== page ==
Services on Demand
- Cited by Google
- Similars in SciELO
- Similars in Google
Jornal de Pediatria
Print version ISSN 0021-7557
ESCOBAR-PARDO, Mario Luis et al. Prevalence of intestinal parasitoses in children at the Xingu Indian Reservation. J. Pediatr. (Rio J.) [online]. 2010, vol.86, n.6, pp. 493-496. ISSN 0021-7557. http://dx.doi.org/10.1590/S0021-75572010000600008.
OBJECTIVE: To evaluate the prevalence of intestinal parasitoses in Native Brazilian children from 2 to 9 years old. METHODS: A search for ova and parasites was conducted in the stools of children between 2 to 9 years old living in six indigenous villages located in the Middle and Lower Xingu River, to wit: Pavuru, Moygu, Tuiararé, Diauarum, Capivara, and Ngojwere. The study utilized the Paratest kit® (Diagnostek, Brazil) to preserve collected stools. Fecal samples were shipped to the Laboratory of the Pediatric Gastroenterology Division of the UNIFESP/EPM, in São Paulo, for analysis. The search for ova and parasites was performed utilizing the Hoffman method, and later through optical microscopic evaluation. Fecal samples were collected one year apart from each other. RESULTS: There were no significant statistical differences between the mean ages of the children from the six indigenous villages studied. The search for ova and parasites found positive results for the stools of 97.5% (198/202) and 96.1% (98/102) of children in the first and second collections, respectively. There was no statistical association with the children's age. The search performed one year later found no differences in the proportion of parasites identified in the first collection for protozoa (93.3% in 2007 versus 93.3% in 2008, McNemar = 0.01, p = 0.1) or for helminths (37.1% in 2007 versus 38.2% in 2008, McNemar = 0.03, p = 0.85). There were significant differences in prevalence of Entamoeba coli between 2007 (43.8%) and 2008 (61.8%) (McNemar Chi 6.1; p = 0.0135). There were no significant differences for other parasites when comparing the results of the two studies. CONCLUSION: The high prevalence of intestinal parasitosis matched the elevated rates of environmental contamination in this indigenous community.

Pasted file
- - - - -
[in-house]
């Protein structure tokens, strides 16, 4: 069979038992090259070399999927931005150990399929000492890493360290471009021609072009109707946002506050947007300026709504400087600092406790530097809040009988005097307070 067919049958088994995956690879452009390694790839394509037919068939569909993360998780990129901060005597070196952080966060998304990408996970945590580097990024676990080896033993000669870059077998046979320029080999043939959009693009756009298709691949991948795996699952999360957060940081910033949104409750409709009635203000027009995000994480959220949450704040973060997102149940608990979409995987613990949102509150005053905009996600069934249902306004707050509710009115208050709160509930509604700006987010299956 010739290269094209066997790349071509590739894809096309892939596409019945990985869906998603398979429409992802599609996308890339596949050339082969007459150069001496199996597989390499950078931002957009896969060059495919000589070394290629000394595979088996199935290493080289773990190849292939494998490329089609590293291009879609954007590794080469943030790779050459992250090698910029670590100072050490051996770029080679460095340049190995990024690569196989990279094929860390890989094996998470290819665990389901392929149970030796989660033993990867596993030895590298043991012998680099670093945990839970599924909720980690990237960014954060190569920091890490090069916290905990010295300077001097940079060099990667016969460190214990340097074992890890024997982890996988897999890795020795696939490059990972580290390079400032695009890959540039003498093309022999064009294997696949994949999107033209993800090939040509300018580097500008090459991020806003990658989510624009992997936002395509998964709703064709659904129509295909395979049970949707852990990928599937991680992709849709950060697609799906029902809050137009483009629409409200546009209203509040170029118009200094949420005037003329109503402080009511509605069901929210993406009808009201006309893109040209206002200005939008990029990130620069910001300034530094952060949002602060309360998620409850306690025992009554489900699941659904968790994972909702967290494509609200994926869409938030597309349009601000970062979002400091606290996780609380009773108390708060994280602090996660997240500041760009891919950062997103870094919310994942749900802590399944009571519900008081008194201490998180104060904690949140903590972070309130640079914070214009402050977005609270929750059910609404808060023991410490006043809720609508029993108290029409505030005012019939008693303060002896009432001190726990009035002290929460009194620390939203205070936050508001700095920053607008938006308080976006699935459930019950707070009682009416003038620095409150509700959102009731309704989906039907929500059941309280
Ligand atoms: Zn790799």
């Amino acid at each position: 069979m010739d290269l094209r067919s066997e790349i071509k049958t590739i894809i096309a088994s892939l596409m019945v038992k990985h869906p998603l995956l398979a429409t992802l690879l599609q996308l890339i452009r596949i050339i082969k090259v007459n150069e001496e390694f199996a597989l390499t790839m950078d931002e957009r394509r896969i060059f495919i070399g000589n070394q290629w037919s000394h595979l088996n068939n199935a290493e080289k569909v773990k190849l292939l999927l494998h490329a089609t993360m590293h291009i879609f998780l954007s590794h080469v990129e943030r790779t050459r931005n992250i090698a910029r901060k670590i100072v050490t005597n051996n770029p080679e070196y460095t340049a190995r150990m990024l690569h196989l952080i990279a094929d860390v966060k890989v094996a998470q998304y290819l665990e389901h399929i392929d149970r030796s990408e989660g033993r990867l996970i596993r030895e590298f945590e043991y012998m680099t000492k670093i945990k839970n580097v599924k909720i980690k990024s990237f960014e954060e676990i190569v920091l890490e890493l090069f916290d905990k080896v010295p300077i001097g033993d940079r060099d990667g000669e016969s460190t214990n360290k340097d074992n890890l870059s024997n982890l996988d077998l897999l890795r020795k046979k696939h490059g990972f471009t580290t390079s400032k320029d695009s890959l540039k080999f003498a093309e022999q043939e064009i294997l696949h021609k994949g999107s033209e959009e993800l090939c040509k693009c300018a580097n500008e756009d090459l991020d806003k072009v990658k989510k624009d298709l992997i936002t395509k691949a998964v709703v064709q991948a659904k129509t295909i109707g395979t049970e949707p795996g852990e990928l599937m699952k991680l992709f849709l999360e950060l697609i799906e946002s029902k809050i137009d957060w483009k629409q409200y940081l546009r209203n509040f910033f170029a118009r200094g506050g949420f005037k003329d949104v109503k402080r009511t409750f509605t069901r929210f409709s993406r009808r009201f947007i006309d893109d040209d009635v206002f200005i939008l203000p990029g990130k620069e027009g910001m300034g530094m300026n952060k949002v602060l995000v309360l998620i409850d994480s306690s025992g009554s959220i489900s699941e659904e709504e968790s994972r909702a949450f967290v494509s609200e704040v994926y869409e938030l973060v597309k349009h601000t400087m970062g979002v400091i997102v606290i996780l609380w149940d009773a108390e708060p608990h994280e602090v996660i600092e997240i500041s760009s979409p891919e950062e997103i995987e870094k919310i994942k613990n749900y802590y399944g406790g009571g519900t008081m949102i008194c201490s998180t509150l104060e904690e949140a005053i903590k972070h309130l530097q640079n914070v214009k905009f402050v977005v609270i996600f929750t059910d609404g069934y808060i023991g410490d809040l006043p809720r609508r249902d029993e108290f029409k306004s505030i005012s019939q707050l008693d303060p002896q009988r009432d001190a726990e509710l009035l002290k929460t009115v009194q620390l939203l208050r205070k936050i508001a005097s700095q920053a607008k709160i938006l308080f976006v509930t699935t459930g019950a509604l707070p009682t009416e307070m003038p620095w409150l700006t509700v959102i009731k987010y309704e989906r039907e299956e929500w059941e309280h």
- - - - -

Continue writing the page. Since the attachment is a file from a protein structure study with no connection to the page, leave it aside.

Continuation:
Keywords : Epidemiology; prevalence; ancylostoma; giardia; Schistossoma.